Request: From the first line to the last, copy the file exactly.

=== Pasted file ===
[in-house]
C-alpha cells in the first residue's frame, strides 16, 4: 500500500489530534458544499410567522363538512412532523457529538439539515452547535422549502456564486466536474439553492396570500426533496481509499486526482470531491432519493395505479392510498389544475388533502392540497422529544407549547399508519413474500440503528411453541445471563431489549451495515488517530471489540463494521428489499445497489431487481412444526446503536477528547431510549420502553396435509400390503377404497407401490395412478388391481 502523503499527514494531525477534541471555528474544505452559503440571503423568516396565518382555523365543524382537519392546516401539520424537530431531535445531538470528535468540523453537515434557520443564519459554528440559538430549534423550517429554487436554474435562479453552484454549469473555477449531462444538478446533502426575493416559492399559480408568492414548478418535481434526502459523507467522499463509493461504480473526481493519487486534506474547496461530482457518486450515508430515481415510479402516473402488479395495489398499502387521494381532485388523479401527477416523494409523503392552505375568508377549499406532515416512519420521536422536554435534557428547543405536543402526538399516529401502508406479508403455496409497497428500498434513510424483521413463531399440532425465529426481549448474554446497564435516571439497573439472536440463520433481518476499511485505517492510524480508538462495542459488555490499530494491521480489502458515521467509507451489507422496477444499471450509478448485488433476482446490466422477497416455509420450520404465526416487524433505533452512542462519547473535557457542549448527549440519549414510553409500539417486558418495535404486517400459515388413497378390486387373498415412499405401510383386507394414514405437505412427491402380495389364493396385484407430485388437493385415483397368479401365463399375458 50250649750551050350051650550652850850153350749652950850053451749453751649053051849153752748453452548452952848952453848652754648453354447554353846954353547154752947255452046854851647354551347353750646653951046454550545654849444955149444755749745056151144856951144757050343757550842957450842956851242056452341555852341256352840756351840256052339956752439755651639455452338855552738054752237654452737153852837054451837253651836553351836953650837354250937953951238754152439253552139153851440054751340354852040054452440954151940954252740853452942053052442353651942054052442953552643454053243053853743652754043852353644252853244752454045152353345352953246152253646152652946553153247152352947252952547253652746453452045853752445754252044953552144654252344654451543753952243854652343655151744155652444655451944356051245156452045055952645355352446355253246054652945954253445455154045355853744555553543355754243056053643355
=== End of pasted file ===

[in-house]
C-alpha cells in the first residue's frame, strides 16, 4: 500500500489530534458544499410567522363538512412532523457529538439539515452547535422549502456564486466536474439553492396570500426533496481509499486526482470531491432519493395505479392510498389544475388533502392540497422529544407549547399508519413474500440503528411453541445471563431489549451495515488517530471489540463494521428489499445497489431487481412444526446503536477528547431510549420502553396435509400390503377404497407401490395412478388391481 502523503499527514494531525477534541471555528474544505452559503440571503423568516396565518382555523365543524382537519392546516401539520424537530431531535445531538470528535468540523453537515434557520443564519459554528440559538430549534423550517429554487436554474435562479453552484454549469473555477449531462444538478446533502426575493416559492399559480408568492414548478418535481434526502459523507467522499463509493461504480473526481493519487486534506474547496461530482457518486450515508430515481415510479402516473402488479395495489398499502387521494381532485388523479401527477416523494409523503392552505375568508377549499406532515416512519420521536422536554435534557428547543405536543402526538399516529401502508406479508403455496409497497428500498434513510424483521413463531399440532425465529426481549448474554446497564435516571439497573439472536440463520433481518476499511485505517492510524480508538462495542459488555490499530494491521480489502458515521467509507451489507422496477444499471450509478448485488433476482446490466422477497416455509420450520404465526416487524433505533452512542462519547473535557457542549448527549440519549414510553409500539417486558418495535404486517400459515388413497378390486387373498415412499405401510383386507394414514405437505412427491402380495389364493396385484407430485388437493385415483397368479401365463399375458 50250649750551050350051650550652850850153350749652950850053451749453751649053051849153752748453452548452952848952453848652754648453354447554353846954353547154752947255452046854851647354551347353750646653951046454550545654849444955149444755749745056151144856951144757050343757550842957450842956851242056452341555852341256352840756351840256052339956752439755651639455452338855552738054752237654452737153852837054451837253651836553351836953650837354250937953951238754152439253552139153851440054751340354852040054452440954151940954252740853452942053052442353651942054052442953552643454053243053853743652754043852353644252853244752454045152353345352953246152253646152652946553153247152352947252952547253652746453452045853752445754252044953552144654252344654451543753952243854652343655151744155652444655451944356051245156452045055952645355352446355253246054652945954253445455154045355853744555553543355754243056053643355